From left: Kathryn Hahn, Kristen Wiig and Jung Ho-yeon
Jane Campion and Guillermo del Toro

MIA for BAFTA

As the BAFTA Awards took place in London on the same day as the Critics Choice Awards, many casts and crews were split across the pond, including the CODA ensemble, with Troy Kotsur accepting a BAFTA win in-person and a Critics Choice win virtually. His co-star Daniel Durant held it down in L.A., though, telling THR, “We’ve been texting this morning, Marlee [Matlin], the whole group, the Rossi family. We’re all freaking out. This morning I was already awake, I was so excited because they already won.” Upward of half of the Critics Choice winners were not in attendance, in fact, appearing either via a London watch party or missing the ceremony entirely, leaving a less star-studded room than in years past. Some, though, like Will Smith, opted to stay stateside despite BAFTA noms, missing his in-person win there, but King Richard producers Tim and Trevor White said they experienced Smith’s win via texts from their team on the ground: “His first BAFTA nomination and to see him win for it, it’s just a validation of the film and the way it’s reaching people.”

Selfie Search

Though Critics Choice has discouraged selfie-taking with stars in recent years, audience members — composed of TV critics from all over the country — were quick to make a mad dash for celebrity photos every time the show broke for commercial, with Stewart, Smith and the Williams sisters as some of the most in-demand.

Fire False Alarm

About two hours into the show, while the live televised program was on commercial break, the fire alarm briefly went off inside the Fairmont Century Plaza’s ballroom, where the show was held in a move from its traditional home at Barker Hangar. The alarm sounded and lights flashed for a few moments before shutting off, as the audience was briefly disrupted and then returned to the show.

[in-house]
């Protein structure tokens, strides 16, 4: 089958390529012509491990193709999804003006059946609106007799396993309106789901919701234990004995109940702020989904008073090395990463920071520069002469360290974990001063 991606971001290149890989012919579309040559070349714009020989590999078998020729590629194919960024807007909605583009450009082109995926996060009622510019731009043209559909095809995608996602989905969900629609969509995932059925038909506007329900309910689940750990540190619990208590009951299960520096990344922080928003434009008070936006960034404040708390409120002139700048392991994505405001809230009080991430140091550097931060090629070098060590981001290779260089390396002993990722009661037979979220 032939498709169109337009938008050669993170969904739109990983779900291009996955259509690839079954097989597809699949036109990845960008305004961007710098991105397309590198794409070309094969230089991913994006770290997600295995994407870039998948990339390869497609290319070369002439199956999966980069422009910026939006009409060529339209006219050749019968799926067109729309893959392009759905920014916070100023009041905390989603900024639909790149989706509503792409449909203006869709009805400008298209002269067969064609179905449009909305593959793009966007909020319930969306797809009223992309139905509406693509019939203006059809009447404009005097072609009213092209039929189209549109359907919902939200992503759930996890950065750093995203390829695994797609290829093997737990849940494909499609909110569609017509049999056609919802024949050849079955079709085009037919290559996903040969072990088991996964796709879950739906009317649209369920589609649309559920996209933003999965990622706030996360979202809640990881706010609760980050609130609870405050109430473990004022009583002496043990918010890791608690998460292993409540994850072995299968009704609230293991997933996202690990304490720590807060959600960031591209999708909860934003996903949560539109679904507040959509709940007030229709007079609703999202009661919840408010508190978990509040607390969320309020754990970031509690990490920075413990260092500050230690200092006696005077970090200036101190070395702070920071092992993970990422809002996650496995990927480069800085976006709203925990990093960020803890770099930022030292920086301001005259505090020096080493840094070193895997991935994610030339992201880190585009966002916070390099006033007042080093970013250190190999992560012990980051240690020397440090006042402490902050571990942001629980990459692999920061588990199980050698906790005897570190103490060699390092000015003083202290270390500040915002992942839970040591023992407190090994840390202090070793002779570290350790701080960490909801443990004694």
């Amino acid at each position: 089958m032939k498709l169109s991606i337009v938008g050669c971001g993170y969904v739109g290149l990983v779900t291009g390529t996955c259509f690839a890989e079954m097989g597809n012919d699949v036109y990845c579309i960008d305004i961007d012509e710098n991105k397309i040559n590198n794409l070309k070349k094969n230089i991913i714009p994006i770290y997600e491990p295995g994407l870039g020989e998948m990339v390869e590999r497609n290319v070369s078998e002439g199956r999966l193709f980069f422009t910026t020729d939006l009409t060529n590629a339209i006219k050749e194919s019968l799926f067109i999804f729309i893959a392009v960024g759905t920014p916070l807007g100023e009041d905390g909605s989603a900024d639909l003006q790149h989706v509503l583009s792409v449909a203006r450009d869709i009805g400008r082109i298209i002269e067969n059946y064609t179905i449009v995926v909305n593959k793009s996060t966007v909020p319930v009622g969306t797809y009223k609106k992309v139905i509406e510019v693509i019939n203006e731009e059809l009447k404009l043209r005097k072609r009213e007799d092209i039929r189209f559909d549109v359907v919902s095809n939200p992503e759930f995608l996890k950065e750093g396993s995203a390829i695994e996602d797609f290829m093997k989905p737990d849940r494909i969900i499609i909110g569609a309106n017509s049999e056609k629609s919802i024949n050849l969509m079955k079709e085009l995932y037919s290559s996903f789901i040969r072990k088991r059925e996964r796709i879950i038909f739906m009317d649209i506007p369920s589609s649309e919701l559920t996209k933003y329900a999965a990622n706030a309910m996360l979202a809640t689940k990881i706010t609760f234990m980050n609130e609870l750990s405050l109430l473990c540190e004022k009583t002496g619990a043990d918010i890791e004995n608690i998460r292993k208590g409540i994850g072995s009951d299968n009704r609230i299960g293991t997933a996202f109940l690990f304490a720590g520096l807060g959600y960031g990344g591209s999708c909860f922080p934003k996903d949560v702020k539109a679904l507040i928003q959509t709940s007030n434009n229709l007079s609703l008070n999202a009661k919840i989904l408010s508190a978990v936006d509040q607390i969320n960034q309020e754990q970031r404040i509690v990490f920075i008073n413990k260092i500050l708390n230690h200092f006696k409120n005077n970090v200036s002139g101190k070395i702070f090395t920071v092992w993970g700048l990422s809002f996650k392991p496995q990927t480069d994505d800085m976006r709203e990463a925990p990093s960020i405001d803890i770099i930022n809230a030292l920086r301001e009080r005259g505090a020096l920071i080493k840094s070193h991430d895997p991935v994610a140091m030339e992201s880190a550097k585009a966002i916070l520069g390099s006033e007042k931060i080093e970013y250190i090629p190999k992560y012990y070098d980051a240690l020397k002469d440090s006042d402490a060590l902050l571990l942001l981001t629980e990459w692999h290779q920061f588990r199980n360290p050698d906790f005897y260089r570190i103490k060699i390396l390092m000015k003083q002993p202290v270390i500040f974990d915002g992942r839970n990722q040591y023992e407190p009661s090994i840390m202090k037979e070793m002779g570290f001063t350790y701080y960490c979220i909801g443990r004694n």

Table Turbulence

With the first year in the new venue, there were some kinks to work out, which included that not all of the invited critics fit in the hotel ballroom. Event producers organized an overflow room with the org’s leadership trying to sweeten the pot for members who would volunteer to sit inside by waiving the group’s annual membership fee. But, per multiple sources, members were grumbling about sitting in the Fairmont’s overflow space and being outside the room where it happens (and away from all the boldfaced names), which was set up in a separate ballroom of about a dozen 10-top tables Sunday, and left to watch the show on TVs rather than with a view of the stage. Table issues extended to talent as well, as production realized within minutes of the show starting that some seats had been double booked, leaving those like Zoey Extraordinary Playlist‘s Skylar Astin and Jane Levy temporarily without a spot.

Continued Pandemic Precautions

Though much of the country, as well as Los Angeles, has lifted many COVID-19 precautions amid lower cases, the Critics Choice Awards still maintained a number of requirements, including mandating guests be fully vaccinated and provide a negative PCR test within 48 hours of arrival. K95 masks were also passed out to press on the (mostly outdoors) red carpet, though most were ditched by the time it came to the on-camera show.

Chenoweth’s Closing Time

As guests excited the ceremony, with many heading to Netflix’s afterparty, Kristin Chenoweth helped send stars on their way, joining in with the live jazz musicians playing in the Fairmont lobby for a brief serenade.

From left: Lin-Manuel Miranda, Jamie Dornan, Nat Wolff and Andrew Garfield